Yet another new report suggests that iPhone 12 mini production is facing further cuts due to reduced demand in the United States and Europe. Both of these are major markets, so any production cuts for them provide a clear indication of the sales performance of iPhone 12 mini.
We had previously reported that Apple is increasing iPhone 12 Pro production while reducing iPhone 12 mini’s production, and Digitimes’ new report corroborates this. CIRP also reported that iPhone 12 mini sales are lagging behind other models. Even Flurry Analytics’ data showed that iPhone 12 mini was the least popular launch week iPhone model in the past three years.
New reports continue to indicate poor iPhone 12 mini demand
Pegatron, one of Apple’s manufacturers that assembles iPhones, has seen a slowdown in orders for iPhone 12 mini, chalking it up to reduced demand in the United States and Europe due to COVID-19 pandemic. Digitimes report says;
Weaker-than-expected sales for the iPhone 12 mini in the US and Europe reportedly has prompted Apple to have its manufacturing partner, Pegatron, reduce production for the smartphone model.
Pegatron has seen a slowdown in orders for the iPhone 12 mini as sales of the model in the US and Europe are affected negatively by the COVID-19 pandemic, according to industry sources.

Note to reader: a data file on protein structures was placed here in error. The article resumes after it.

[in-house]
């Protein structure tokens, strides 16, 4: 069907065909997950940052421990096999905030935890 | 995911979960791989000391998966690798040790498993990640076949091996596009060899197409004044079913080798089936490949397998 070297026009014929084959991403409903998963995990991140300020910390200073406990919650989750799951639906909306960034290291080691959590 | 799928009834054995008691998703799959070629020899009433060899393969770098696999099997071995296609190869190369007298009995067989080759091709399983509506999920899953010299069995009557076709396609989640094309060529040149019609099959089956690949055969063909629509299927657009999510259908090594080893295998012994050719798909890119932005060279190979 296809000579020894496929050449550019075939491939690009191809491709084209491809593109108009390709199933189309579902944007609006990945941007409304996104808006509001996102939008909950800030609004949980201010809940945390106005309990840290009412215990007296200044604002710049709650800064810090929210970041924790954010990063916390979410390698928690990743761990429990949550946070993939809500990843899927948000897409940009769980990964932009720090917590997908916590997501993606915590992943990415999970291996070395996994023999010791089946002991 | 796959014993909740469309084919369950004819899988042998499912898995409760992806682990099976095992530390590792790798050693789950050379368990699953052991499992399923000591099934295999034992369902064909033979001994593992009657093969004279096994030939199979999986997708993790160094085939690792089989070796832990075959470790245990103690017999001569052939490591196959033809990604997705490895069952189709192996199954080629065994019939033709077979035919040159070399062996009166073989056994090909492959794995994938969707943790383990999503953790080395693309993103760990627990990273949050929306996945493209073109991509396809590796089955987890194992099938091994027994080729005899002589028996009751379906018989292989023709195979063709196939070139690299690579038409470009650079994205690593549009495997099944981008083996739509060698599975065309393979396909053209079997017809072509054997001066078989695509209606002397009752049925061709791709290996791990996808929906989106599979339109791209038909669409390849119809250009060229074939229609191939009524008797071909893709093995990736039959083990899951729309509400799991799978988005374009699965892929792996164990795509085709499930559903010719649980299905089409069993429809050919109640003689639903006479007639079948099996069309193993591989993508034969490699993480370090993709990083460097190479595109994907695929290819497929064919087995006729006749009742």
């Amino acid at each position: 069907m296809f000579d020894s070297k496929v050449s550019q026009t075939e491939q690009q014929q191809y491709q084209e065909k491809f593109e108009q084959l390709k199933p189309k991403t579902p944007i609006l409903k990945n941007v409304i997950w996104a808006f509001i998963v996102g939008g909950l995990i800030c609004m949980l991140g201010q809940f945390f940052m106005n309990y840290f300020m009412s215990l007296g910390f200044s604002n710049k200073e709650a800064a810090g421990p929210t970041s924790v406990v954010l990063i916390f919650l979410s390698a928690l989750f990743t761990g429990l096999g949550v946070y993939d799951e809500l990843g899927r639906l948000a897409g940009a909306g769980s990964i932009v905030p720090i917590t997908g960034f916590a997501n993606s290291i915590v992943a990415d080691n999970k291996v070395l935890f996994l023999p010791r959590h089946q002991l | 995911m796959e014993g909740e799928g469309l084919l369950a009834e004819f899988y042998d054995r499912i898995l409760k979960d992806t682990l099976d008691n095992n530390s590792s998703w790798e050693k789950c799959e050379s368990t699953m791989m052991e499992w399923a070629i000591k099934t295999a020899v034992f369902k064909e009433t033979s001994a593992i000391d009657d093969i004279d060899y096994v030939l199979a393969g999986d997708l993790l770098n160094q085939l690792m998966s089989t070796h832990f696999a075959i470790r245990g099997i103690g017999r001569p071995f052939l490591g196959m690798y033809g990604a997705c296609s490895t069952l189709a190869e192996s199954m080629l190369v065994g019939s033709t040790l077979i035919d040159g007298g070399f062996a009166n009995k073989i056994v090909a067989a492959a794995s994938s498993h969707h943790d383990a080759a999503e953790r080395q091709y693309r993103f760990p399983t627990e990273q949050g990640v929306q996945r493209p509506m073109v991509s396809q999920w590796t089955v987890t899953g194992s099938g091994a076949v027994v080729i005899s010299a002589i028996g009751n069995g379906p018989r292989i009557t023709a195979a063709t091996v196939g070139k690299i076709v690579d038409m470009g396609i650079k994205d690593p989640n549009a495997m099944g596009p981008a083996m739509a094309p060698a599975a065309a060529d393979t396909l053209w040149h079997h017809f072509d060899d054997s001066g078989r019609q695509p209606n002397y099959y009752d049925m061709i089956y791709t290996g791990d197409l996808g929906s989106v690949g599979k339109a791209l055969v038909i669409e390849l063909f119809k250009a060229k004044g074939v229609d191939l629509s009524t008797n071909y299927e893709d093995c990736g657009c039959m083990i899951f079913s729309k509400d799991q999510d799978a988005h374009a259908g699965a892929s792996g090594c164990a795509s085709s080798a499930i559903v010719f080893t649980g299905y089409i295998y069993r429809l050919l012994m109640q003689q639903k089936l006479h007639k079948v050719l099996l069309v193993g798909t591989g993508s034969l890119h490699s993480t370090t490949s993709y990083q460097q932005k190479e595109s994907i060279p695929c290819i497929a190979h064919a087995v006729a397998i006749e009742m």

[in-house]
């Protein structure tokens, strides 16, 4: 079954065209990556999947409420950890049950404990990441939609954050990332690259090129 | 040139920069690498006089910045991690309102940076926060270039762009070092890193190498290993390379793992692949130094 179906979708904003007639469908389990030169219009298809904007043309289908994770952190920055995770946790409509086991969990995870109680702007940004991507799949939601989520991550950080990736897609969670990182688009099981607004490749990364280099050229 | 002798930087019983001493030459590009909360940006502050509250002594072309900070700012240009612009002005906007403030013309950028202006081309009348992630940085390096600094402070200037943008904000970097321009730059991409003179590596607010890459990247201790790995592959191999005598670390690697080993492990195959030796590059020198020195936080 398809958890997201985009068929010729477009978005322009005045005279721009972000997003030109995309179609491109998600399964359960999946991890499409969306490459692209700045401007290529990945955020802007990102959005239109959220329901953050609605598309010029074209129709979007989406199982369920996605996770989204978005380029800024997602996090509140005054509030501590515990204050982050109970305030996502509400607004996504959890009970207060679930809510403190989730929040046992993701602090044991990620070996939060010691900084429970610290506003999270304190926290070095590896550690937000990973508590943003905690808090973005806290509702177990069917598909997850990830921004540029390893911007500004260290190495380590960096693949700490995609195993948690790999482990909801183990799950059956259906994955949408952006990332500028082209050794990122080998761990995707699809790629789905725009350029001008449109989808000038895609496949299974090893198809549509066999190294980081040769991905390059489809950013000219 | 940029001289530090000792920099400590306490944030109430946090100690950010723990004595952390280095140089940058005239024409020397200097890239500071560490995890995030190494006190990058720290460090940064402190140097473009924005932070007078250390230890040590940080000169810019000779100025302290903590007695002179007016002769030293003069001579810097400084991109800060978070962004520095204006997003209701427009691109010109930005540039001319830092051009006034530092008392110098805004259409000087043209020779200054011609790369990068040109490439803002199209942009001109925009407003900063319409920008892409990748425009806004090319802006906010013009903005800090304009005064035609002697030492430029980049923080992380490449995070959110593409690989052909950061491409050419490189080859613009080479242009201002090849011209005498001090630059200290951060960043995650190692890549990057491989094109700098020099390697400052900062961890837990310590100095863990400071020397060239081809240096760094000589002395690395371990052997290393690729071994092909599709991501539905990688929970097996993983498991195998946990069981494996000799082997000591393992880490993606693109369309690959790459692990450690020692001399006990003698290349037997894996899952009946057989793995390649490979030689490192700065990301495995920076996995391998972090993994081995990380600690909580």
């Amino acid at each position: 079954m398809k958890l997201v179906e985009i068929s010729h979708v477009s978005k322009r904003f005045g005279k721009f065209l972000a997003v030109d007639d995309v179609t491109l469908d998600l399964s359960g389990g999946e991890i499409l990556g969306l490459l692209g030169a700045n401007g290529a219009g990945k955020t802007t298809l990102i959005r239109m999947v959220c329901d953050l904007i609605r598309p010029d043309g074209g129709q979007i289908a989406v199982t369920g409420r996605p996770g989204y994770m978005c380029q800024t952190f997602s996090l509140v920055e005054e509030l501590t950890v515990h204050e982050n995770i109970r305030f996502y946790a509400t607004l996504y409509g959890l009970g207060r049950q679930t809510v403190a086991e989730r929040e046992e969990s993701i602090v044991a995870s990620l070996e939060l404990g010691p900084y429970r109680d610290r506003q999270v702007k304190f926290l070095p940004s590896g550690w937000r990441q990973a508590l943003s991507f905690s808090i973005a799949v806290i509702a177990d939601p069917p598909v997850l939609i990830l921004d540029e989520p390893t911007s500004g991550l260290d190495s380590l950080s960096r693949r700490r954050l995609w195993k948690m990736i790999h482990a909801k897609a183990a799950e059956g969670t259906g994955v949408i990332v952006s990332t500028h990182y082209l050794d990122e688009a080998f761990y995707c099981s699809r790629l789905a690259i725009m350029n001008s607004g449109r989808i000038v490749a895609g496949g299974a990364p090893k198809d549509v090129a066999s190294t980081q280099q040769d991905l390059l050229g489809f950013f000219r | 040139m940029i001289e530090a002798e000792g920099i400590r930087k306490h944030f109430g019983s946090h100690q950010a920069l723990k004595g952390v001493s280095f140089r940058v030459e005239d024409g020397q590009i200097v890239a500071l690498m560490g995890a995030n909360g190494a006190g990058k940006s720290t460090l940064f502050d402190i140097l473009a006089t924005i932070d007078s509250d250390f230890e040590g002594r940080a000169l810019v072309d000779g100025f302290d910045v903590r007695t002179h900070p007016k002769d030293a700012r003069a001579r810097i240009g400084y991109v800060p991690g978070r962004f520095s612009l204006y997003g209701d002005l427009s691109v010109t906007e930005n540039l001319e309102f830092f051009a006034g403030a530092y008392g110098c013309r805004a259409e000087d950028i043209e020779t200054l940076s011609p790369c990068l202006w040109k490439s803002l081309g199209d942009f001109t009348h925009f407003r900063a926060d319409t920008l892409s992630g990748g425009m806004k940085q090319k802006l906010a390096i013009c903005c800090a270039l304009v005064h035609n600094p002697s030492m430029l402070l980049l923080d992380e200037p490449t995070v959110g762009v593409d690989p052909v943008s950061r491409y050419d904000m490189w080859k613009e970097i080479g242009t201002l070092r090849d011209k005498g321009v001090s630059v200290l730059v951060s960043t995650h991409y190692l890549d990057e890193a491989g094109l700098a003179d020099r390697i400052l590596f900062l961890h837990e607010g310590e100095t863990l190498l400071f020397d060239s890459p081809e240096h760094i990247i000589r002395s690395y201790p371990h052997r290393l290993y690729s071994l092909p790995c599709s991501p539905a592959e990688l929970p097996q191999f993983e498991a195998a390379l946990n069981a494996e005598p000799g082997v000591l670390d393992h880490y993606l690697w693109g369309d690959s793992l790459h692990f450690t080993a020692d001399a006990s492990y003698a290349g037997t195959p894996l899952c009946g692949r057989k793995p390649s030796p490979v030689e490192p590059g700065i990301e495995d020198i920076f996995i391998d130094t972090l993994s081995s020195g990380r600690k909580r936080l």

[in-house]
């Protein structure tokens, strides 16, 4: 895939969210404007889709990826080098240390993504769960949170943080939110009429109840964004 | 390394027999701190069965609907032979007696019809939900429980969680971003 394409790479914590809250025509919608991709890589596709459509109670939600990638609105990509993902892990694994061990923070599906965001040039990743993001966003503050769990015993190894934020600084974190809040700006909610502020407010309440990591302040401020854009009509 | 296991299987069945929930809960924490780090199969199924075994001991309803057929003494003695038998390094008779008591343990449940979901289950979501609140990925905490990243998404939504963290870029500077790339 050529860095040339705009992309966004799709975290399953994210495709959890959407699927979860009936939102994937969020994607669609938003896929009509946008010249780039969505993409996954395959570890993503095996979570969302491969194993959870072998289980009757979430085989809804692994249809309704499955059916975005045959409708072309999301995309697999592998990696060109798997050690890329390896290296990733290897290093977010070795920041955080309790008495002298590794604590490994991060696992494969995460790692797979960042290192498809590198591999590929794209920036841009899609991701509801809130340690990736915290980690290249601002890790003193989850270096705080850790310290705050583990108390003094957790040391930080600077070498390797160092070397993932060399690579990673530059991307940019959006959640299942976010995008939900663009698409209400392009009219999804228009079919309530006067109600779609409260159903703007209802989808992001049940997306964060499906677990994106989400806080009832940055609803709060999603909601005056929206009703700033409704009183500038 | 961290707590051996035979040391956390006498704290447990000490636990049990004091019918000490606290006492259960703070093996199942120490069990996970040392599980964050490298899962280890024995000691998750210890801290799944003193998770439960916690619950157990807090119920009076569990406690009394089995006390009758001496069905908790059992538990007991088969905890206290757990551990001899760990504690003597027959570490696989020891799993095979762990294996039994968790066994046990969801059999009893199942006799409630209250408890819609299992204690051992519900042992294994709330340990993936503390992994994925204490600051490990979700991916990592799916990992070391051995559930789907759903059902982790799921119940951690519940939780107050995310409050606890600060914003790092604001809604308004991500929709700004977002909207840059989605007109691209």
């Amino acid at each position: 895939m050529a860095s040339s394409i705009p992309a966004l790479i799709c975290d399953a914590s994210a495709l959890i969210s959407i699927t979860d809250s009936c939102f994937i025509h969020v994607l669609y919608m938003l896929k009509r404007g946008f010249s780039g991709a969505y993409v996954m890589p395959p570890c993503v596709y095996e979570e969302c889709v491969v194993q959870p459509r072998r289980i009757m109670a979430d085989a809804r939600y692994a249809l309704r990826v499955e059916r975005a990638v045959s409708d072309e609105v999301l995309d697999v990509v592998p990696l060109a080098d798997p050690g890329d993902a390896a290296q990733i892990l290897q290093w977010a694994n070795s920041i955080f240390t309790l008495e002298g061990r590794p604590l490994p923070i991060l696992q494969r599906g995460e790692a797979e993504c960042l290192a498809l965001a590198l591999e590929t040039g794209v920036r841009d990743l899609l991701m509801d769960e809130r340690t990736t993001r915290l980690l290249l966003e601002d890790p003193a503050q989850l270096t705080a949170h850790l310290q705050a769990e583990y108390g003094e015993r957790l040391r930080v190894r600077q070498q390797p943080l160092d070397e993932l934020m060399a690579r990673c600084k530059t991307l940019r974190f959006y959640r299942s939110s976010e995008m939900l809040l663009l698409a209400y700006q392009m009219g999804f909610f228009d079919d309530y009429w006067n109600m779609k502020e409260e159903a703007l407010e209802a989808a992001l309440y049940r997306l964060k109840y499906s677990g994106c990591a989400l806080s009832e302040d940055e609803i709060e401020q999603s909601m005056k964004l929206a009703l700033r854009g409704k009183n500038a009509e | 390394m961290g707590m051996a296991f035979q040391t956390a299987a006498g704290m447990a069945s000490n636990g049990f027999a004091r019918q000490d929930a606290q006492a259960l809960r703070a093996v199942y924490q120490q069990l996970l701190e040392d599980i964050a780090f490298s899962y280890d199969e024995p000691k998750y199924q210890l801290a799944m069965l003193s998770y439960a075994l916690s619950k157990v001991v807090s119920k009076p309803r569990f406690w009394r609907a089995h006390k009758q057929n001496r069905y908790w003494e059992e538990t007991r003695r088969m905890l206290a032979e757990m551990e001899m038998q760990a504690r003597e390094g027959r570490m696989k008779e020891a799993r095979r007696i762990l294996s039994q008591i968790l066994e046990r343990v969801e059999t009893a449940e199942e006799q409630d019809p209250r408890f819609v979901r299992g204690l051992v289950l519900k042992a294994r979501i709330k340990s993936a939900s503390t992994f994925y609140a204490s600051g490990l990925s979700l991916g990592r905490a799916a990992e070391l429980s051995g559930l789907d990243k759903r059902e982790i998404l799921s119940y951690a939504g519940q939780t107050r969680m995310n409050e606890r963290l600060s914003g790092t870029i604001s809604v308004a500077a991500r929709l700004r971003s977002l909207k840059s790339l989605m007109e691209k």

It is a bit odd that iPhone 12 mini’s reduced demand is attributed to the pandemic. As a cheaper smartphone, its demand should actually have increased in a time when people are more concerned about their spending habits. None of the other iPhone 12 are facing any issues with demand.
iPhone 12 Pro Max was actually the best selling iPhone in the United States during December 2020, despite being the most expensive model in the line-up.
Apple is expected to stick to the same line-up, and screen sizes, for its upcoming iPhone 12s/iPhone 13 line-up for 2021. It will be interesting to see if and how Apple tries to boost sales for the smaller model. For now, Apple would be happy to be selling any of the four iPhone 12 models, as the sales would be instrumental in the company’s first-ever $100 billion quarterly revenue, despite a pandemic year.